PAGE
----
The report also explains why this new variant has government scared. It explains that Omicron has more than 30 mutations on its spike protein (the key used by the virus to unlock our body’s cells), which is more than double the number carried by Delta. Such a dramatic change has raised concerns that the antibodies from previous infections or vaccination may no longer be well-matched. It reads that purely based on knowing the list of mutations, scientists anticipate that the virus will be more likely to infect or reinfect people who have immunity to earlier variants.

Due to the fact that Omicron is vaccine-resistant, it got the attention of the international community, with the chief medical adviser to the UK Health and Security Agency describing the variant as the “most worrying we’ve seen”.

Omicron has forced some countries all over the world to rapidly put in place travel restrictions on countries known to have a case of the new variant, which includes South Africa, Botswana, Hong Kong, Belgium and Israel so far. The United Kingdom, as of the time of this writing has placed travel restrictions on 10 African countries while the United States has placed restrictions on 7 countries so far.

What they are saying

Keith Lerner, co-chief investment officer at Truist Advisory Services stated, “A flight to safety is underway with the 10-year U.S. Treasury yield down. The proximate cause of the sell-off is yesterday’s announcement of a new COVID-19 variant in South Africa, which investors fear could weigh on economic growth.”

Greg Bassuk, chief executive officer of AXS Investments in Port Chester, New York stated, “Bottom line is, this is showing that COVID is still the investor narrative, a lot of today’s movement is driven by the South African variant. We have been talking about four or five factors that have been driving the last couple of months’ activity – inflation fears, some economic data, Fed policy – but what we have seen over the last year is that big developments with respect to COVID really have ended up eclipsing some of those other factors by a substantial degree and that is what is driving today’s market activity.”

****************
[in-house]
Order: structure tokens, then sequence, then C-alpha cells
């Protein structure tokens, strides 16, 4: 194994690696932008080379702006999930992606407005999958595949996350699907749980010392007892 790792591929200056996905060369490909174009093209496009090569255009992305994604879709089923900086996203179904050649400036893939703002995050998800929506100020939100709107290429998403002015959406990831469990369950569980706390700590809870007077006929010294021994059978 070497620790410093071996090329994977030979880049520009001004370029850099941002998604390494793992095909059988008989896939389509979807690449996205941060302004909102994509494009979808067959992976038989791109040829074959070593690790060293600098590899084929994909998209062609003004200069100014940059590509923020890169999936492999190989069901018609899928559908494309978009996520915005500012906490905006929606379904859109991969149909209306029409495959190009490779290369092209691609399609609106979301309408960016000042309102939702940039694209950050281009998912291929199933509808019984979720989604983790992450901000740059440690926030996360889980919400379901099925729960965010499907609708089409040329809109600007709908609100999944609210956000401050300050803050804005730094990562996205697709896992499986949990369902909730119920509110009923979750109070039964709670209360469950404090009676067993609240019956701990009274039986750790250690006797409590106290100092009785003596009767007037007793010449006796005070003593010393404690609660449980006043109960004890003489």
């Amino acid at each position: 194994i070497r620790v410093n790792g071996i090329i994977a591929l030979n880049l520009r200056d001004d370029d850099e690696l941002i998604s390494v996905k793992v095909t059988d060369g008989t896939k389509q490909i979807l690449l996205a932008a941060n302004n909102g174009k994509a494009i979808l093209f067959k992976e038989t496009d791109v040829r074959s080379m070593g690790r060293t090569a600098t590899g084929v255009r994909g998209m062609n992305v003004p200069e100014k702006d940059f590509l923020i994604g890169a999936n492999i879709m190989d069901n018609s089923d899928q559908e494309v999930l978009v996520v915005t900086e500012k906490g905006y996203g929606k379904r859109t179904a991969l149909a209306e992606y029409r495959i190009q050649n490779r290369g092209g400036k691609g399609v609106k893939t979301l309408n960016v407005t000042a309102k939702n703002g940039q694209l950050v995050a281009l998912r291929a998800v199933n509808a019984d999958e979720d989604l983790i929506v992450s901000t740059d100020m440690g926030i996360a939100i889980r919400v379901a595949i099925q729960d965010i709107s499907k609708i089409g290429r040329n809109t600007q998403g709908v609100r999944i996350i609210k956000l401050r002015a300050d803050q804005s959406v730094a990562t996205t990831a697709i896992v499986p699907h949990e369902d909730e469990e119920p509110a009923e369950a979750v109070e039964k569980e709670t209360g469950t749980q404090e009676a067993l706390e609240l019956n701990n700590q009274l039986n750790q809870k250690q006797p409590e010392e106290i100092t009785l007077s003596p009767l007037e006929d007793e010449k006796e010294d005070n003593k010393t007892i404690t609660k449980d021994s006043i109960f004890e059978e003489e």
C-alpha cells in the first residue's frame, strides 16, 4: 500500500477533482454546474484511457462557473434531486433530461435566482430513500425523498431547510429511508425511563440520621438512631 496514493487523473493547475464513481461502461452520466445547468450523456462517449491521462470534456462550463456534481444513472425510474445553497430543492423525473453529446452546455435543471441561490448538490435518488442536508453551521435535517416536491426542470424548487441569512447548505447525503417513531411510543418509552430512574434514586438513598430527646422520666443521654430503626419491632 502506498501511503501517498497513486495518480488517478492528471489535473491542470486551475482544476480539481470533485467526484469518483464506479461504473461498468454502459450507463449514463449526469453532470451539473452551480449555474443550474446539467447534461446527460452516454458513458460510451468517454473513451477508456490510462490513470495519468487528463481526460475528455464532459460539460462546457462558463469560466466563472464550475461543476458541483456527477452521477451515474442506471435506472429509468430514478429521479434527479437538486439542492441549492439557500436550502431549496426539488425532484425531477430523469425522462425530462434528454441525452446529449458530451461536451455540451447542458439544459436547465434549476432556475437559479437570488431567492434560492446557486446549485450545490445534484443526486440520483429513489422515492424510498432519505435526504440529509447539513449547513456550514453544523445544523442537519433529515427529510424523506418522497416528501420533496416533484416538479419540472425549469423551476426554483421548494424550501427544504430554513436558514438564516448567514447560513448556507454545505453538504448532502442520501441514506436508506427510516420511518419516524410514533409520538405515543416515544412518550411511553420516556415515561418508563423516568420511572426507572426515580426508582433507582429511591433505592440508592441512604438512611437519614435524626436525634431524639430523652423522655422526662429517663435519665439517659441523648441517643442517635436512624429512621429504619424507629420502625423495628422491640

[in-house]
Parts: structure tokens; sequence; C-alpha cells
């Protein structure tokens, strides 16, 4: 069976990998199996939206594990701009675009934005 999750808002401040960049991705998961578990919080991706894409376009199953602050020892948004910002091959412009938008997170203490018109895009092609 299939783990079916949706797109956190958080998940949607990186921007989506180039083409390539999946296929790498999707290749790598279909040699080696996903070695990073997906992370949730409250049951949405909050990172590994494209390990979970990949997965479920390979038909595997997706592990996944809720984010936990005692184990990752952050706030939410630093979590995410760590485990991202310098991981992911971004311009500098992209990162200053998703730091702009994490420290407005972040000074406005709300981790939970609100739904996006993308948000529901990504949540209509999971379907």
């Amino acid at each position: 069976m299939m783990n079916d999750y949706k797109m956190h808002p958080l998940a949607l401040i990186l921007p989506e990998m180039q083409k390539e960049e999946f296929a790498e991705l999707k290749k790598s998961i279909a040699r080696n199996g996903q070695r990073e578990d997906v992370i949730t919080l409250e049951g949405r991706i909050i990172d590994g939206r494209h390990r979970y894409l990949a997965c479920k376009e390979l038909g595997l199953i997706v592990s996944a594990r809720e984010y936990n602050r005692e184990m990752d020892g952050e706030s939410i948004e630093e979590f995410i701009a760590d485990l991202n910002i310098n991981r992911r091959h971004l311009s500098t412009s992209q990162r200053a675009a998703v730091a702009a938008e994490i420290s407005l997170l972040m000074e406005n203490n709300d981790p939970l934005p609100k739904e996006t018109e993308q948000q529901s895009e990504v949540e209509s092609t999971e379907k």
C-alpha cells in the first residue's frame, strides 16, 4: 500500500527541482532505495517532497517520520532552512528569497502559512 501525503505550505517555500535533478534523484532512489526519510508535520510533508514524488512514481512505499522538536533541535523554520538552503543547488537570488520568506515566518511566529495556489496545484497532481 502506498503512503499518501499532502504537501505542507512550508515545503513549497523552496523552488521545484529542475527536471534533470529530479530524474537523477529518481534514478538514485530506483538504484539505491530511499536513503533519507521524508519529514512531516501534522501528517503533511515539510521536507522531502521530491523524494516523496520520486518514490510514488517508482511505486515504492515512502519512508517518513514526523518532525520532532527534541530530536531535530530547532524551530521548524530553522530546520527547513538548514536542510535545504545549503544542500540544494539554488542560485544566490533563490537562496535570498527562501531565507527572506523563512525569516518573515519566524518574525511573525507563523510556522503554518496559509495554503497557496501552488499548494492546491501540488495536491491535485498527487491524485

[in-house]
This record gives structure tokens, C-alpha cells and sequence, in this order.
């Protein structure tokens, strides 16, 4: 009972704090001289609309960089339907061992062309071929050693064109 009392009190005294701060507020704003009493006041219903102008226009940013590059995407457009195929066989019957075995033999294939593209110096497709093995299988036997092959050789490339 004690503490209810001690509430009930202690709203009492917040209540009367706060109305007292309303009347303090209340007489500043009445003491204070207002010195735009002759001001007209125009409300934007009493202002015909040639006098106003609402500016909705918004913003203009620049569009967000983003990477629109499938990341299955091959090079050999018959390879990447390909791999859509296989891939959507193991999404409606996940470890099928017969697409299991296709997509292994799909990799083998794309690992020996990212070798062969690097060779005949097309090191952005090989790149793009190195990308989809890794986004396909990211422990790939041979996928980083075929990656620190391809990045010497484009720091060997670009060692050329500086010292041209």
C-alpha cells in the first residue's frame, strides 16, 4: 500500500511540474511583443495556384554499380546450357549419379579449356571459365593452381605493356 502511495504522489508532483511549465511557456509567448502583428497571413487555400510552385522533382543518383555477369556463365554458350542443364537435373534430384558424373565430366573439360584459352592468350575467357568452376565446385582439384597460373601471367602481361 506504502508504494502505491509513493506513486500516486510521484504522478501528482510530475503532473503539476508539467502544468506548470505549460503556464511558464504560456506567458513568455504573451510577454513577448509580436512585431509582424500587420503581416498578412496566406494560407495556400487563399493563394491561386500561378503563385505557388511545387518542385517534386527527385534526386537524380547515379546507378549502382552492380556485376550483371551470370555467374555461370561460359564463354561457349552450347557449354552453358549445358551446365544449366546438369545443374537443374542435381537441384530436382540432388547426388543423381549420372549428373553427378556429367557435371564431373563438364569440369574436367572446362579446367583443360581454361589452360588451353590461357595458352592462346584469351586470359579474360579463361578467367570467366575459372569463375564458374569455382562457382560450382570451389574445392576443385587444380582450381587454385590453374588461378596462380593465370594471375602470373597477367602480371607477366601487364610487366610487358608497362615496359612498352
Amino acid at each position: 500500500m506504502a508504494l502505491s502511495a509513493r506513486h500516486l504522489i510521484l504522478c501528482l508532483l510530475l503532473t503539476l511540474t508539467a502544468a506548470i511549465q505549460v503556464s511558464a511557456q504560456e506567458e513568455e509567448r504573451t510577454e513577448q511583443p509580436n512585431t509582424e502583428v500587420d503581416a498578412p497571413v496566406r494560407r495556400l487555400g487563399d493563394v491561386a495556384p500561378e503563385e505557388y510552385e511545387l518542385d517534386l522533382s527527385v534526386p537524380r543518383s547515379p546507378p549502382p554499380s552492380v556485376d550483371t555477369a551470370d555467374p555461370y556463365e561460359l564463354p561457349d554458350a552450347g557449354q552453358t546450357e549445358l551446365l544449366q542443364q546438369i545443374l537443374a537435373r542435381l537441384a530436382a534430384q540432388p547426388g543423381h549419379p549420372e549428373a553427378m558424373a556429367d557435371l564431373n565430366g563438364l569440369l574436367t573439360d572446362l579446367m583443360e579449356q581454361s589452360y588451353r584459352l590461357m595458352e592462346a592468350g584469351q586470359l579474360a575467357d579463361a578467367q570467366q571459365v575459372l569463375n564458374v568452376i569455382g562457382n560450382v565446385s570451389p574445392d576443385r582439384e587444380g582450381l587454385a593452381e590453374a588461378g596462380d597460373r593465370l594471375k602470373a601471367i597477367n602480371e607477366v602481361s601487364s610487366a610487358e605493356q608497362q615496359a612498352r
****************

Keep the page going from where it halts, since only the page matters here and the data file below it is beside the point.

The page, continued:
CNBC’s Jim Cramer stated, “When I read that there’s one [case] in Belgium and one in Botswana, we’re going to wake up next week and find one in this country. And I’m not going to recommend anyone buy anything today until we’re sure that isn’t going to happen, and I can’t be sure that it won’t.”

Bespoke Investment Group’s Paul Hickey stated, “It’s important to stress that very little is known at this point about this latest strain, including whether it can evade vaccines or how severe it is relative to other mutations. Therefore, it’s hard to make any informed investment decisions at this point.”

Ajene Oden of BNY Mellon Investor Solutions stated, “Friday is the day after Thanksgiving — probably not as many traders on the desks, with an early close today. So potentially lower liquidity is causing some of the pullback. But the reaction we’re seeing is a buying opportunity for investors. We have to think long term.”


Although it is difficult to say whether or not the sell-off will continue because there is little information about how deadly this new strain is, investors must prepare for a very volatile week ahead as the headlines are set to control trader emotions and ultimately, the market.